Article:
Here at Cool Material, any time we’re offered an exclusive preview of a new automobile, we’re intrigued. So when Lexus invited us to spend some time with the re-designed 2014 IS sport sedan, including an afternoon testing its mettle on a racetrack, we couldn’t say no. So after a packed flight, we found ourselves in Austin, Texas smack in the middle of the annual South by Southwest Music & Innovation festival ready to hop behind the wheel.
While the weather was miserable back at home, it was a bright sunny morning in Austin. After having a fantastic southern breakfast of biscuits, sausage gravy, and coffee, it was time to get to, ahem, work. Parked out front of the hotel were a handful of the newly re-designed Lexus IS 250s and 350s including an F-Sport as well as several members of the Lexus design and engineering team.
At first glance, this is a visually stunning automobile. The front of the new IS now incorporates the spindle grill that is found in most other Lexus vehicles as well as stylish L shaped LED daytime running lights. While this new pinched grill has been somewhat controversial in the media, it is actually the start point of aerodynamic improvements designed to improve the performance of the IS. Body sculpting that begins behind the front wheels and continues up through the rear tail lights contribute to aerodynamic efficiency as well as complementing the overall design of the IS.
Opening the door of an IS 350 to a well-designed, modern interior, our attention immediately fell upon the center of the dashboard which played host to the Lexus Enform interface. This technologically advanced system wirelessly connects you to all of your favorite smartphone apps allowing for a truly interactive driving experience. Other slick features included requisite paddle shifters for the 6 or 8 speed transmission, 3-D map displays, and electrostatic touch based temperature controls. While the electrostatic touch controls were cool to look at, we felt they lacked the precision of a normal dial. And since you will conceivably have a passenger or even someone in the backseat every once in awhile, the IS has an additional 3 inches that improve overall legroom. The only other drawback to this otherwise stylish interior is the turn signal – the car lacked a positive stop in the up or down position.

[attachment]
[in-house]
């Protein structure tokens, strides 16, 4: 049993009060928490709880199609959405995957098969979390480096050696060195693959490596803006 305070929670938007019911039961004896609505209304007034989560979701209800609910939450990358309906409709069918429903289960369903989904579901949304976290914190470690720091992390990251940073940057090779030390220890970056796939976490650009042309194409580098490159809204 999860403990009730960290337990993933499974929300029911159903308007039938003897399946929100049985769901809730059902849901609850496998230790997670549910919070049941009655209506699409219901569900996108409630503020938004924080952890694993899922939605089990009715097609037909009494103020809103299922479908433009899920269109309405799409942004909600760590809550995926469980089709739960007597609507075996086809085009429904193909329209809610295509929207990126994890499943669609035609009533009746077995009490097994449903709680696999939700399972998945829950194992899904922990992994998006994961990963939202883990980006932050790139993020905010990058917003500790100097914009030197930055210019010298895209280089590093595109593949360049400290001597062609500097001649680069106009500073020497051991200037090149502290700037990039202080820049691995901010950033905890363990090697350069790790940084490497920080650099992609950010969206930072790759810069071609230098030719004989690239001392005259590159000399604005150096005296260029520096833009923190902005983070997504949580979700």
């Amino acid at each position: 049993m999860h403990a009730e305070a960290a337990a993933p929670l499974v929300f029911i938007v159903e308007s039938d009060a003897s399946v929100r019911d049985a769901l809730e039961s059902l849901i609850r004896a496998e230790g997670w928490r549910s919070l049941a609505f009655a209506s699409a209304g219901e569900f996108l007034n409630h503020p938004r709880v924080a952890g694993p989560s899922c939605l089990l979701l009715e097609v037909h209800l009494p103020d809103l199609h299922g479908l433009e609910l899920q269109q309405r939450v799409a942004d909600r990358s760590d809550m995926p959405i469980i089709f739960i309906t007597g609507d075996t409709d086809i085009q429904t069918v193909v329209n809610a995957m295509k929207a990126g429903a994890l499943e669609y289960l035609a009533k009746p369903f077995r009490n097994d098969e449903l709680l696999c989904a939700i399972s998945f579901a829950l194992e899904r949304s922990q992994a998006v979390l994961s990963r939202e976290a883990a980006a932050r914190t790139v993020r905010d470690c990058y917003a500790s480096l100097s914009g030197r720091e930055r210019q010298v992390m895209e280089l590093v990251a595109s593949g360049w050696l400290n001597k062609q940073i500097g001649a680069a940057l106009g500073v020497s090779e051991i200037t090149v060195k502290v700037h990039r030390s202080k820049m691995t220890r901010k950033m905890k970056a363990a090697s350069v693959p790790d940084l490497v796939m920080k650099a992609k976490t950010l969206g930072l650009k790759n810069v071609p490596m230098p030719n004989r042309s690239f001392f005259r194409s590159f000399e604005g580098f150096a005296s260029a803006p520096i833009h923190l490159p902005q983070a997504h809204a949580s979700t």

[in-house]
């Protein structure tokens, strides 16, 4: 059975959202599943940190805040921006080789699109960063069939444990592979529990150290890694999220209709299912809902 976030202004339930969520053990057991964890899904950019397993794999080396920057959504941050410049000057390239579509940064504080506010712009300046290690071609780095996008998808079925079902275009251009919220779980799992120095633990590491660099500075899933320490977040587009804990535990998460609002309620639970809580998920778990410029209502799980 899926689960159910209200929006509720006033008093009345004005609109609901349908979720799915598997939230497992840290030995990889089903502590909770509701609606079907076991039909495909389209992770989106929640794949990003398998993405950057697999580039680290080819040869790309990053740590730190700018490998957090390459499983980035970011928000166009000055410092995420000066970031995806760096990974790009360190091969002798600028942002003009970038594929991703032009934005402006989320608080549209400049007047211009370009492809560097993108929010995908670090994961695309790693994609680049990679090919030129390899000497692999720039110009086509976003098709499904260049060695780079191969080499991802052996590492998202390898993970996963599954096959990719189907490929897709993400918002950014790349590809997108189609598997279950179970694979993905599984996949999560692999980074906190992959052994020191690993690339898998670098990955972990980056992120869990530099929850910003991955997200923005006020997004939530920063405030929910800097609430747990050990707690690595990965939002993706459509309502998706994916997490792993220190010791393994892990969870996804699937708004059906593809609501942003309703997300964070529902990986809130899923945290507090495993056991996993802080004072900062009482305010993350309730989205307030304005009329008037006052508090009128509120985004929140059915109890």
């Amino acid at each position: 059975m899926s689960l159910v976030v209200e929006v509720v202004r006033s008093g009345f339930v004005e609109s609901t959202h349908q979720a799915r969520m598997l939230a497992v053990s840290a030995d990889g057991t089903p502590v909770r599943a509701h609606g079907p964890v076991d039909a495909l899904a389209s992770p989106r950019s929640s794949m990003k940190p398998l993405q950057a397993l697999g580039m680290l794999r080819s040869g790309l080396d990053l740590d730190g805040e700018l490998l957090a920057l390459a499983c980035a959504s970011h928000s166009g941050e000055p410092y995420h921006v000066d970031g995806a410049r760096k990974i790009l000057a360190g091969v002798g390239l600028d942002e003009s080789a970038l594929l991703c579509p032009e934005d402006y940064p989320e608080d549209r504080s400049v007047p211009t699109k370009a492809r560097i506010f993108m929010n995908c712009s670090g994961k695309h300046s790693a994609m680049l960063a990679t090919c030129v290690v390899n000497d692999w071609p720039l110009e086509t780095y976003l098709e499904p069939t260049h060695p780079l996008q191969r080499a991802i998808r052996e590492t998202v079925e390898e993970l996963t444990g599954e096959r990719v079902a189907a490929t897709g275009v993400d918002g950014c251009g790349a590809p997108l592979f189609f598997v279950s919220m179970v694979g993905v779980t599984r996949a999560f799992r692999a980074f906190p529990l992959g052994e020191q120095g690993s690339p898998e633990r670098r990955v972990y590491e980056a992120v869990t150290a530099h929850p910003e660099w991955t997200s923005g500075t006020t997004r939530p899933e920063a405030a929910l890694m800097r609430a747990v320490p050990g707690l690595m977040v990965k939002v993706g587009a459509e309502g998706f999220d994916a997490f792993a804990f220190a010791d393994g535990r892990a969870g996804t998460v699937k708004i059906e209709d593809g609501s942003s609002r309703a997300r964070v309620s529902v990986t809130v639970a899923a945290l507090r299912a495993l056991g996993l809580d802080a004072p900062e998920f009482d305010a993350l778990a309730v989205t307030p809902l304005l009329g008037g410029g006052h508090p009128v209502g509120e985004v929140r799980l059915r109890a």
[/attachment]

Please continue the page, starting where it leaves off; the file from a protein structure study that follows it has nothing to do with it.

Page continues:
Out on the roads of Austin, the IS was a blast. Triple digit MPH was no problem at all thanks to the 306 hp 3.5 liter V-6. Shamefully, this was accomplished on Rte. 2244 in Austin. We resolved that any further shenanigans could wait for the racetrack.
After lunch and mandatory email, instagram, facebook, and twitter activities, we headed for the Driveway Austin race track. Pulling into the track, we were greeted by several 2014 IS F-Sports as well as a 2013 IS F-Sport and a BMW 335i and Mercedes C350 for the sake of comparison. Track conditions were dry, visibility was good. 72 degrees. Strapped into the performance seats, we took a moment to take in the LFA inspired interior. Front and center, a lone tachometer let us keep track of engine rpm. Fortunately or unfortunately, the MPH indicator was somewhat lost amongst the other indicators in the center of the tachometer. Directly below the gear shifter, we made sure we were in Sport Mode and traction control was on. Or was it off? Who knows. It no longer mattered as we are cleared to go.
Slamming the gas pedal to the floor breaks loose the rear tires, engine rpms and mph racing each other and we are already on to the first turn. Exiting the turn, we were able to hang the rear end out which delighted us with the sounds of screeching tires. This car was made for the racetrack. And we were all fucking smiles! We were able to reach 100 mph on the back straightaway. Grip was tenacious. In sport mode, you had to really try to make the F-Sport lose its composure. The V-6’s throaty growl was music to our ears. Two laps later, we pull into pit row. Moments later, we are back on the track, each successive time pushing the F-Sport harder and harder. The smell of exhaust, burning rubber, and over-taxed brakes fill the interior. It was a comforting realization that the IS has functional air intakes to cool the front brakes. This was an adrenaline rush. Gas pedal on the floor at 7000 plus rpms. Hard on the brakes entering the turns, hard on the gas exiting them. All in air-conditioned comfort listening to satellite radio. The F-Sport never let us down. After nearly 20 laps, we pull into pit row for the last time.
We came to the conclusion that we want to do this all day, every day.
The re-designed Lexus IS sports sedan. Available later this year.